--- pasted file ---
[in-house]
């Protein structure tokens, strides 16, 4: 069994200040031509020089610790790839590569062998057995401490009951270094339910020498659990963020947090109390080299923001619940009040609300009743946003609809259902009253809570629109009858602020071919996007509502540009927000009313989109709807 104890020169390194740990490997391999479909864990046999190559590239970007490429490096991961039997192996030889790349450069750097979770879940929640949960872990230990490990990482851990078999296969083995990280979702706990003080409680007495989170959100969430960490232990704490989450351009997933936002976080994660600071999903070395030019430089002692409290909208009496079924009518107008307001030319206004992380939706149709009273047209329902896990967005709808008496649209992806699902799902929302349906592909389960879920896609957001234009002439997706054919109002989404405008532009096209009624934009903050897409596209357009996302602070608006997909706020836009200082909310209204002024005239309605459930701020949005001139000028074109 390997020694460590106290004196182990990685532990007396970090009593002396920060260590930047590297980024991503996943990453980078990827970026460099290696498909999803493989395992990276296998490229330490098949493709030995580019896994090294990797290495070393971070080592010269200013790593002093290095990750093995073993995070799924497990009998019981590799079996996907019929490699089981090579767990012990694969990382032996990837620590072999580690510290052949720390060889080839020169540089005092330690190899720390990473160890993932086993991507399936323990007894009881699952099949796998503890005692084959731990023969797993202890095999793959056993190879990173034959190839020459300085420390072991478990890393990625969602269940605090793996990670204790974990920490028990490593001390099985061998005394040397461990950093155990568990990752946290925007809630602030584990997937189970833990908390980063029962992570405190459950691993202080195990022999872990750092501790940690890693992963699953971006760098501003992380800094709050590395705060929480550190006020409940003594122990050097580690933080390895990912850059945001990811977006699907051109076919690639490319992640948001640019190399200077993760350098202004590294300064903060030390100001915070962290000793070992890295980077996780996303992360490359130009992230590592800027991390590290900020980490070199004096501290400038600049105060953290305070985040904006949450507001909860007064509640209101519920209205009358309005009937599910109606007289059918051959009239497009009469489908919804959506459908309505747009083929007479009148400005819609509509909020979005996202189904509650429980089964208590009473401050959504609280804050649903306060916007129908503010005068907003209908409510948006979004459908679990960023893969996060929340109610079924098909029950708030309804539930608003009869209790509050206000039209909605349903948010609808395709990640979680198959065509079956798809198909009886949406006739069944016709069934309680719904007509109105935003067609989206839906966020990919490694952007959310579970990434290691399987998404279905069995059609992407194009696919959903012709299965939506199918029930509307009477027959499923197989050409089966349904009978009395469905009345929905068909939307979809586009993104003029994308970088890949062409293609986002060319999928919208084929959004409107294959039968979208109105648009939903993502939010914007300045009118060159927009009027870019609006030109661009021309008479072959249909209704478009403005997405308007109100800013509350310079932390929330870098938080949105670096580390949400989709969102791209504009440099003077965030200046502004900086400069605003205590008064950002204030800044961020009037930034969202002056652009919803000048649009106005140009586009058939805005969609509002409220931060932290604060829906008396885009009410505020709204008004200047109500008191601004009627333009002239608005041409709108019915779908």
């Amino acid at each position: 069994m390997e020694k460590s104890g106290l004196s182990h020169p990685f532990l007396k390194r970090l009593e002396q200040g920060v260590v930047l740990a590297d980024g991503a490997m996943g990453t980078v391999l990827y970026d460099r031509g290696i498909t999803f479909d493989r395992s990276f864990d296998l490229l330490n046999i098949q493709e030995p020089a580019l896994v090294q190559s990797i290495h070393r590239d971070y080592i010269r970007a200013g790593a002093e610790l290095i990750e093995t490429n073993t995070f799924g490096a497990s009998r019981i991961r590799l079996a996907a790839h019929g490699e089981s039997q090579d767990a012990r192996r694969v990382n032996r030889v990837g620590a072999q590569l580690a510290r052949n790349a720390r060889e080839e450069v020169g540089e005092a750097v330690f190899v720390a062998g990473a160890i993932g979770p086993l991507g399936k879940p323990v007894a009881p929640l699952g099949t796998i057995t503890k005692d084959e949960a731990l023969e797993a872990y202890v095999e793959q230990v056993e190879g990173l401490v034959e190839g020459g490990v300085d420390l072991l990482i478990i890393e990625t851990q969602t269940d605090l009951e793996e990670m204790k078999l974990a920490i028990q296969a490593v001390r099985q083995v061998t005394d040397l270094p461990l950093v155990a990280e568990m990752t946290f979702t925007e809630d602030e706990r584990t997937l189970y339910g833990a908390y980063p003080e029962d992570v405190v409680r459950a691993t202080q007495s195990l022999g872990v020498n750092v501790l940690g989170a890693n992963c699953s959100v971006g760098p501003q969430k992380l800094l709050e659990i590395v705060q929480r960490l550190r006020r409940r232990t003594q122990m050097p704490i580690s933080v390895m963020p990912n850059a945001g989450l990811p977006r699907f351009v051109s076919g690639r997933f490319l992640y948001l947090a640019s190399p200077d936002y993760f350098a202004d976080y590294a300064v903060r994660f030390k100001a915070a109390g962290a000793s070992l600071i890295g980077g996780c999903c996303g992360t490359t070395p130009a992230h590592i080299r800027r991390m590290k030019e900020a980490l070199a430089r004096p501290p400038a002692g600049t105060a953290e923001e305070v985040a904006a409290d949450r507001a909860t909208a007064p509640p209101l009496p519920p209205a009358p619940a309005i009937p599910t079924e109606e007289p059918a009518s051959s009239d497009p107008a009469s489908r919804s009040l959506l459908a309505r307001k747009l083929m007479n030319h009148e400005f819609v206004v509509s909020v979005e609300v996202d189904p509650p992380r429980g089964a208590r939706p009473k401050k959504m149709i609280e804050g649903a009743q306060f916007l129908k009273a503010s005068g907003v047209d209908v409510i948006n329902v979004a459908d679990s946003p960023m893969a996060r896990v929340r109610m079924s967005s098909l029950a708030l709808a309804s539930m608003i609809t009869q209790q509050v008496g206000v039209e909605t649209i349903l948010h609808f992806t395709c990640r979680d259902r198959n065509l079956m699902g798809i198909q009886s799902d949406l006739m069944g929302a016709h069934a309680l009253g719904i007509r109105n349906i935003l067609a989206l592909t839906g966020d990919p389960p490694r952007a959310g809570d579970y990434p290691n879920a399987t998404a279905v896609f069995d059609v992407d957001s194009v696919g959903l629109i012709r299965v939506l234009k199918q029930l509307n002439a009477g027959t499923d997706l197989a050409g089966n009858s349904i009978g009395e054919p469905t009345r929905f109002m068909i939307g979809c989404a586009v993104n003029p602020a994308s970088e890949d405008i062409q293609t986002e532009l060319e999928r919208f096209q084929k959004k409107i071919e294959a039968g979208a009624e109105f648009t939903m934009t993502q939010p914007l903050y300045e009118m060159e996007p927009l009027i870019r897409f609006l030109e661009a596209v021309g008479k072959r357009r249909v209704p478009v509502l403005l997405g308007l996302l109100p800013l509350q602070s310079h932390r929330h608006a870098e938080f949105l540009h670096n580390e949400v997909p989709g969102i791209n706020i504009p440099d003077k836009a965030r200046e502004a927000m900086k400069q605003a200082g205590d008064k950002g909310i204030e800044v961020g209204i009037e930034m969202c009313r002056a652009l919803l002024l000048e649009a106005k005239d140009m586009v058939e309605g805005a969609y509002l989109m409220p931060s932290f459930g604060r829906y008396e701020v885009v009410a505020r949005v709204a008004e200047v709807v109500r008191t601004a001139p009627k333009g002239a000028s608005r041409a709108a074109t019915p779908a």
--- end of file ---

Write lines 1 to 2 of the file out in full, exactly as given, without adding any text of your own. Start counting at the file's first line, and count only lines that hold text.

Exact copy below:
[in-house]
């Protein structure tokens, strides 16, 4: 069994200040031509020089610790790839590569062998057995401490009951270094339910020498659990963020947090109390080299923001619940009040609300009743946003609809259902009253809570629109009858602020071919996007509502540009927000009313989109709807 104890020169390194740990490997391999479909864990046999190559590239970007490429490096991961039997192996030889790349450069750097979770879940929640949960872990230990490990990482851990078999296969083995990280979702706990003080409680007495989170959100969430960490232990704490989450351009997933936002976080994660600071999903070395030019430089002692409290909208009496079924009518107008307001030319206004992380939706149709009273047209329902896990967005709808008496649209992806699902799902929302349906592909389960879920896609957001234009002439997706054919109002989404405008532009096209009624934009903050897409596209357009996302602070608006997909706020836009200082909310209204002024005239309605459930701020949005001139000028074109 390997020694460590106290004196182990990685532990007396970090009593002396920060260590930047590297980024991503996943990453980078990827970026460099290696498909999803493989395992990276296998490229330490098949493709030995580019896994090294990797290495070393971070080592010269200013790593002093290095990750093995073993995070799924497990009998019981590799079996996907019929490699089981090579767990012990694969990382032996990837620590072999580690510290052949720390060889080839020169540089005092330690190899720390990473160890993932086993991507399936323990007894009881699952099949796998503890005692084959731990023969797993202890095999793959056993190879990173034959190839020459300085420390072991478990890393990625969602269940605090793996990670204790974990920490028990490593001390099985061998005394040397461990950093155990568990990752946290925007809630602030584990997937189970833990908390980063029962992570405190459950691993202080195990022999872990750092501790940690890693992963699953971006760098501003992380800094709050590395705060929480550190006020409940003594122990050097580690933080390895990912850059945001990811977006699907051109076919690639490319992640948001640019190399200077993760350098202004590294300064903060030390100001915070962290000793070992890295980077996780996303992360490359130009992230590592800027991390590290900020980490070199004096501290400038600049105060953290305070985040904006949450507001909860007064509640209101519920209205009358309005009937599910109606007289059918051959009239497009009469489908919804959506459908309505747009083929007479009148400005819609509509909020979005996202189904509650429980089964208590009473401050959504609280804050649903306060916007129908503010005068907003209908409510948006979004459908679990960023893969996060929340109610079924098909029950708030309804539930608003009869209790509050206000039209909605349903948010609808395709990640979680198959065509079956798809198909009886949406006739069944016709069934309680719904007509109105935003067609989206839906966020990919490694952007959310579970990434290691399987998404279905069995059609992407194009696919959903012709299965939506199918029930509307009477027959499923197989050409089966349904009978009395469905009345929905068909939307979809586009993104003029994308970088890949062409293609986002060319999928919208084929959004409107294959039968979208109105648009939903993502939010914007300045009118060159927009009027870019609006030109661009021309008479072959249909209704478009403005997405308007109100800013509350310079932390929330870098938080949105670096580390949400989709969102791209504009440099003077965030200046502004900086400069605003205590008064950002204030800044961020009037930034969202002056652009919803000048649009106005140009586009058939805005969609509002409220931060932290604060829906008396885009009410505020709204008004200047109500008191601004009627333009002239608005041409709108019915779908």